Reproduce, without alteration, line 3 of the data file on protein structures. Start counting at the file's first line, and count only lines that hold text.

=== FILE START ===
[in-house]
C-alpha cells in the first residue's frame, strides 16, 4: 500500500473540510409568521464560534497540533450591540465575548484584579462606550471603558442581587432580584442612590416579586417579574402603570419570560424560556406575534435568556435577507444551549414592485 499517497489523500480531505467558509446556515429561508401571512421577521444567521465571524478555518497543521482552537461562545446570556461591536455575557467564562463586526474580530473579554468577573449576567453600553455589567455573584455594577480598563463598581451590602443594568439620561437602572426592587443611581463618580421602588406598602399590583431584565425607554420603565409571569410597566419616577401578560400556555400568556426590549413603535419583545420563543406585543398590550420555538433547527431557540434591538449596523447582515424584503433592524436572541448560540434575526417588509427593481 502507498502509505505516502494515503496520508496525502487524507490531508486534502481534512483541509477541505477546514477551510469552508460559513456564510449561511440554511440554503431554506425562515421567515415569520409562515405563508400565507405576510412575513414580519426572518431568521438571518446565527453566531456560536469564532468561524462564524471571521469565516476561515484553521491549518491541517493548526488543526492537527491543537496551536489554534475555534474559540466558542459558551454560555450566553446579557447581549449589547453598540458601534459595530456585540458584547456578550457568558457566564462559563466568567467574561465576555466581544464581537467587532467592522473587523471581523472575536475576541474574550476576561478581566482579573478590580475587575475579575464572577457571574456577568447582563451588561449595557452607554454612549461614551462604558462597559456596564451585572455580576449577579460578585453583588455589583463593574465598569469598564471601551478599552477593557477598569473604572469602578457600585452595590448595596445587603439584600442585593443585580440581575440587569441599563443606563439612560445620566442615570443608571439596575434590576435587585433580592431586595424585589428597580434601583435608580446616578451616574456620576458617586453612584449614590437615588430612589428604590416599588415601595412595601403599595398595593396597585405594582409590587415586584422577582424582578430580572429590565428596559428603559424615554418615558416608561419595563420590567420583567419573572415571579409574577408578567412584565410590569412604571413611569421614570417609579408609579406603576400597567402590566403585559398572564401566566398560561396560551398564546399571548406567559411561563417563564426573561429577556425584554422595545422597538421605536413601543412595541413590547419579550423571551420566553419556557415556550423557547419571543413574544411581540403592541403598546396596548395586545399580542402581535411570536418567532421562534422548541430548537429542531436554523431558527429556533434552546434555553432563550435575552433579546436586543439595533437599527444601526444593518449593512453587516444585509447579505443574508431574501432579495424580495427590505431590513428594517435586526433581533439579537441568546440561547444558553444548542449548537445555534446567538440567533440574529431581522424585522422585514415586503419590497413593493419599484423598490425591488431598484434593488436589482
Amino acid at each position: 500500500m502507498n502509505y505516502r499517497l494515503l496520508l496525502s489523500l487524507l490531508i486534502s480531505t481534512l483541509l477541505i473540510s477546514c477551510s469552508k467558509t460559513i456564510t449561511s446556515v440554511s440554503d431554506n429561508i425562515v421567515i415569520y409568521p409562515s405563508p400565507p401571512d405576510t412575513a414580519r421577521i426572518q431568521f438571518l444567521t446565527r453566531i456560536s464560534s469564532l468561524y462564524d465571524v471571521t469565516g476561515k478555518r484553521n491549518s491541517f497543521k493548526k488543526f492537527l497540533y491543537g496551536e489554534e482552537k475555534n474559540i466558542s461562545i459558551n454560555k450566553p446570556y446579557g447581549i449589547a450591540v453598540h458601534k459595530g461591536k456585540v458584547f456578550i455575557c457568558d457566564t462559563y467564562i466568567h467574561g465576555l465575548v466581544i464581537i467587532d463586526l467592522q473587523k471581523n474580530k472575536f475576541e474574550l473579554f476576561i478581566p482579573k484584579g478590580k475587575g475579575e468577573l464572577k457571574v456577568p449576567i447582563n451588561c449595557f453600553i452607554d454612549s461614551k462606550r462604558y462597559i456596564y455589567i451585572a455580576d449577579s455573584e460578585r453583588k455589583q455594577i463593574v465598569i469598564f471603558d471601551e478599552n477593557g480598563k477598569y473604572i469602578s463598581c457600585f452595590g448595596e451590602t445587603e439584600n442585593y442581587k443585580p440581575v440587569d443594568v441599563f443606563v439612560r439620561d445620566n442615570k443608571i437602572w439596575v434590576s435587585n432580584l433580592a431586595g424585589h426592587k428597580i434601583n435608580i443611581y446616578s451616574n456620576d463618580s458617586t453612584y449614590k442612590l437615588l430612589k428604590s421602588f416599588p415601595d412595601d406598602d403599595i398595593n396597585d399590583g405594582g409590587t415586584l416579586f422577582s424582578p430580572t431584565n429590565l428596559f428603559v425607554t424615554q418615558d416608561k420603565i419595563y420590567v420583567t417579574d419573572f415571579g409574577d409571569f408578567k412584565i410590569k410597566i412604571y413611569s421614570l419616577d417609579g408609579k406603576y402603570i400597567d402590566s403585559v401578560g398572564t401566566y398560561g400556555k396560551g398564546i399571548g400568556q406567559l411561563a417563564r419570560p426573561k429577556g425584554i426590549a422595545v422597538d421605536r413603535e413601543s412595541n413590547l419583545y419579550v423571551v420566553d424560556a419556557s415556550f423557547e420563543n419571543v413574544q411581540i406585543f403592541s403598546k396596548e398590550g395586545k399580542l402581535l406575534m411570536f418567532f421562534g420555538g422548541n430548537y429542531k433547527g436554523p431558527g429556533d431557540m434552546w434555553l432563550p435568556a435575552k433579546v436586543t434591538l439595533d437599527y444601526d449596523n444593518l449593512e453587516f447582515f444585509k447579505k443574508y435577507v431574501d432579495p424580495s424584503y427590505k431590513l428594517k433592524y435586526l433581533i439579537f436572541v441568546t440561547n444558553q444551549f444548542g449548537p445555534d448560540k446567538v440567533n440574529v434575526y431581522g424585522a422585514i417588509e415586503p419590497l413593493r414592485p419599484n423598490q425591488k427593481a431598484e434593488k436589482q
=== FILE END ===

Amino acid at each position: 500500500m502507498n502509505y505516502r499517497l494515503l496520508l496525502s489523500l487524507l490531508i486534502s480531505t481534512l483541509l477541505i473540510s477546514c477551510s469552508k467558509t460559513i456564510t449561511s446556515v440554511s440554503d431554506n429561508i425562515v421567515i415569520y409568521p409562515s405563508p400565507p401571512d405576510t412575513a414580519r421577521i426572518q431568521f438571518l444567521t446565527r453566531i456560536s464560534s469564532l468561524y462564524d465571524v471571521t469565516g476561515k478555518r484553521n491549518s491541517f497543521k493548526k488543526f492537527l497540533y491543537g496551536e489554534e482552537k475555534n474559540i466558542s461562545i459558551n454560555k450566553p446570556y446579557g447581549i449589547a450591540v453598540h458601534k459595530g461591536k456585540v458584547f456578550i455575557c457568558d457566564t462559563y467564562i466568567h467574561g465576555l465575548v466581544i464581537i467587532d463586526l467592522q473587523k471581523n474580530k472575536f475576541e474574550l473579554f476576561i478581566p482579573k484584579g478590580k475587575g475579575e468577573l464572577k457571574v456577568p449576567i447582563n451588561c449595557f453600553i452607554d454612549s461614551k462606550r462604558y462597559i456596564y455589567i451585572a455580576d449577579s455573584e460578585r453583588k455589583q455594577i463593574v465598569i469598564f471603558d471601551e478599552n477593557g480598563k477598569y473604572i469602578s463598581c457600585f452595590g448595596e451590602t445587603e439584600n442585593y442581587k443585580p440581575v440587569d443594568v441599563f443606563v439612560r439620561d445620566n442615570k443608571i437602572w439596575v434590576s435587585n432580584l433580592a431586595g424585589h426592587k428597580i434601583n435608580i443611581y446616578s451616574n456620576d463618580s458617586t453612584y449614590k442612590l437615588l430612589k428604590s421602588f416599588p415601595d412595601d406598602d403599595i398595593n396597585d399590583g405594582g409590587t415586584l416579586f422577582s424582578p430580572t431584565n429590565l428596559f428603559v425607554t424615554q418615558d416608561k420603565i419595563y420590567v420583567t417579574d419573572f415571579g409574577d409571569f408578567k412584565i410590569k410597566i412604571y413611569s421614570l419616577d417609579g408609579k406603576y402603570i400597567d402590566s403585559v401578560g398572564t401566566y398560561g400556555k396560551g398564546i399571548g400568556q406567559l411561563a417563564r419570560p426573561k429577556g425584554i426590549a422595545v422597538d421605536r413603535e413601543s412595541n413590547l419583545y419579550v423571551v420566553d424560556a419556557s415556550f423557547e420563543n419571543v413574544q411581540i406585543f403592541s403598546k396596548e398590550g395586545k399580542l402581535l406575534m411570536f418567532f421562534g420555538g422548541n430548537y429542531k433547527g436554523p431558527g429556533d431557540m434552546w434555553l432563550p435568556a435575552k433579546v436586543t434591538l439595533d437599527y444601526d449596523n444593518l449593512e453587516f447582515f444585509k447579505k443574508y435577507v431574501d432579495p424580495s424584503y427590505k431590513l428594517k433592524y435586526l433581533i439579537f436572541v441568546t440561547n444558553q444551549f444548542g449548537p445555534d448560540k446567538v440567533n440574529v434575526y431581522g424585522a422585514i417588509e415586503p419590497l413593493r414592485p419599484n423598490q425591488k427593481a431598484e434593488k436589482q